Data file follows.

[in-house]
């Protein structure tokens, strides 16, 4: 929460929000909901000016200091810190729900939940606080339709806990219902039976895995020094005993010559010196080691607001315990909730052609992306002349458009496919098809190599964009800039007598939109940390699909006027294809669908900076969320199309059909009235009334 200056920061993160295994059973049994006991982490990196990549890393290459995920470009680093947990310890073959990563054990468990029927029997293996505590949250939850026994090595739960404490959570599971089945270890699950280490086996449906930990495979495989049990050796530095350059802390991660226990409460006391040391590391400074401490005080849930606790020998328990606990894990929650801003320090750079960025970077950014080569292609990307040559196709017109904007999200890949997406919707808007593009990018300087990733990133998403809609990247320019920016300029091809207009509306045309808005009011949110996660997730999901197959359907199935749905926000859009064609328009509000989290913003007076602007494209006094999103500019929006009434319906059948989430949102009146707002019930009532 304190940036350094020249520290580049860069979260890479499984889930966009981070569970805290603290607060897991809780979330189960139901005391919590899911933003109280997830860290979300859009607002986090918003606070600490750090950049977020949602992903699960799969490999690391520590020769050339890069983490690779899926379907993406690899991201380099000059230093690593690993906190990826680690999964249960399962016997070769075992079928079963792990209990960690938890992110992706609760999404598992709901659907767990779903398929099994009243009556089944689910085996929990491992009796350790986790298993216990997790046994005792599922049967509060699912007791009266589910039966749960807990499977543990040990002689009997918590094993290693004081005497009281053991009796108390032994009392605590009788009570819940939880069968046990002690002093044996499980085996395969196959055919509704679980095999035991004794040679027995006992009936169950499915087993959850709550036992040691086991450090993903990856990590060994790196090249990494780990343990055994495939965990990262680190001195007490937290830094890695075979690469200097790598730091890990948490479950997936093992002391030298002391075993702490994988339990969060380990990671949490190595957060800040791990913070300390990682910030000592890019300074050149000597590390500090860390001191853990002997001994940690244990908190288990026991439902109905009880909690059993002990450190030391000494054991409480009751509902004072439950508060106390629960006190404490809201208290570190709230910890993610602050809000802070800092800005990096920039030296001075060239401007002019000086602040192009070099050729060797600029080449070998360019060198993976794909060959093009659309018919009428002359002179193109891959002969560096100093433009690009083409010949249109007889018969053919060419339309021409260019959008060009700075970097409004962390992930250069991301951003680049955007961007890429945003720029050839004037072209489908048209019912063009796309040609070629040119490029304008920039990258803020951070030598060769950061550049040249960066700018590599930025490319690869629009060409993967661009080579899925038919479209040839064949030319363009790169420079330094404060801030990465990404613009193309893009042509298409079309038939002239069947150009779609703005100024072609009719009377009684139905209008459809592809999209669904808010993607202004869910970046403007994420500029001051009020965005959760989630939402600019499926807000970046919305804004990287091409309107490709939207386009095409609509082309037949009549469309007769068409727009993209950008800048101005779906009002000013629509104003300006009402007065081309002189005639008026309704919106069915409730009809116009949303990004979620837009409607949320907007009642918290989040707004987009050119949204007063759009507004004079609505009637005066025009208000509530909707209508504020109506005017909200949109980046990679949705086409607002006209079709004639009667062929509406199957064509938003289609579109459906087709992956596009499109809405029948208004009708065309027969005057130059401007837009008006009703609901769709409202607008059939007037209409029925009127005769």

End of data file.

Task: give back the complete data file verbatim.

[in-house]
């Protein structure tokens, strides 16, 4: 929460929000909901000016200091810190729900939940606080339709806990219902039976895995020094005993010559010196080691607001315990909730052609992306002349458009496919098809190599964009800039007598939109940390699909006027294809669908900076969320199309059909009235009334 200056920061993160295994059973049994006991982490990196990549890393290459995920470009680093947990310890073959990563054990468990029927029997293996505590949250939850026994090595739960404490959570599971089945270890699950280490086996449906930990495979495989049990050796530095350059802390991660226990409460006391040391590391400074401490005080849930606790020998328990606990894990929650801003320090750079960025970077950014080569292609990307040559196709017109904007999200890949997406919707808007593009990018300087990733990133998403809609990247320019920016300029091809207009509306045309808005009011949110996660997730999901197959359907199935749905926000859009064609328009509000989290913003007076602007494209006094999103500019929006009434319906059948989430949102009146707002019930009532 304190940036350094020249520290580049860069979260890479499984889930966009981070569970805290603290607060897991809780979330189960139901005391919590899911933003109280997830860290979300859009607002986090918003606070600490750090950049977020949602992903699960799969490999690391520590020769050339890069983490690779899926379907993406690899991201380099000059230093690593690993906190990826680690999964249960399962016997070769075992079928079963792990209990960690938890992110992706609760999404598992709901659907767990779903398929099994009243009556089944689910085996929990491992009796350790986790298993216990997790046994005792599922049967509060699912007791009266589910039966749960807990499977543990040990002689009997918590094993290693004081005497009281053991009796108390032994009392605590009788009570819940939880069968046990002690002093044996499980085996395969196959055919509704679980095999035991004794040679027995006992009936169950499915087993959850709550036992040691086991450090993903990856990590060994790196090249990494780990343990055994495939965990990262680190001195007490937290830094890695075979690469200097790598730091890990948490479950997936093992002391030298002391075993702490994988339990969060380990990671949490190595957060800040791990913070300390990682910030000592890019300074050149000597590390500090860390001191853990002997001994940690244990908190288990026991439902109905009880909690059993002990450190030391000494054991409480009751509902004072439950508060106390629960006190404490809201208290570190709230910890993610602050809000802070800092800005990096920039030296001075060239401007002019000086602040192009070099050729060797600029080449070998360019060198993976794909060959093009659309018919009428002359002179193109891959002969560096100093433009690009083409010949249109007889018969053919060419339309021409260019959008060009700075970097409004962390992930250069991301951003680049955007961007890429945003720029050839004037072209489908048209019912063009796309040609070629040119490029304008920039990258803020951070030598060769950061550049040249960066700018590599930025490319690869629009060409993967661009080579899925038919479209040839064949030319363009790169420079330094404060801030990465990404613009193309893009042509298409079309038939002239069947150009779609703005100024072609009719009377009684139905209008459809592809999209669904808010993607202004869910970046403007994420500029001051009020965005959760989630939402600019499926807000970046919305804004990287091409309107490709939207386009095409609509082309037949009549469309007769068409727009993209950008800048101005779906009002000013629509104003300006009402007065081309002189005639008026309704919106069915409730009809116009949303990004979620837009409607949320907007009642918290989040707004987009050119949204007063759009507004004079609505009637005066025009208000509530909707209508504020109506005017909200949109980046990679949705086409607002006209079709004639009667062929509406199957064509938003289609579109459906087709992956596009499109809405029948208004009708065309027969005057130059401007837009008006009703609901769709409202607008059939007037209409029925009127005769």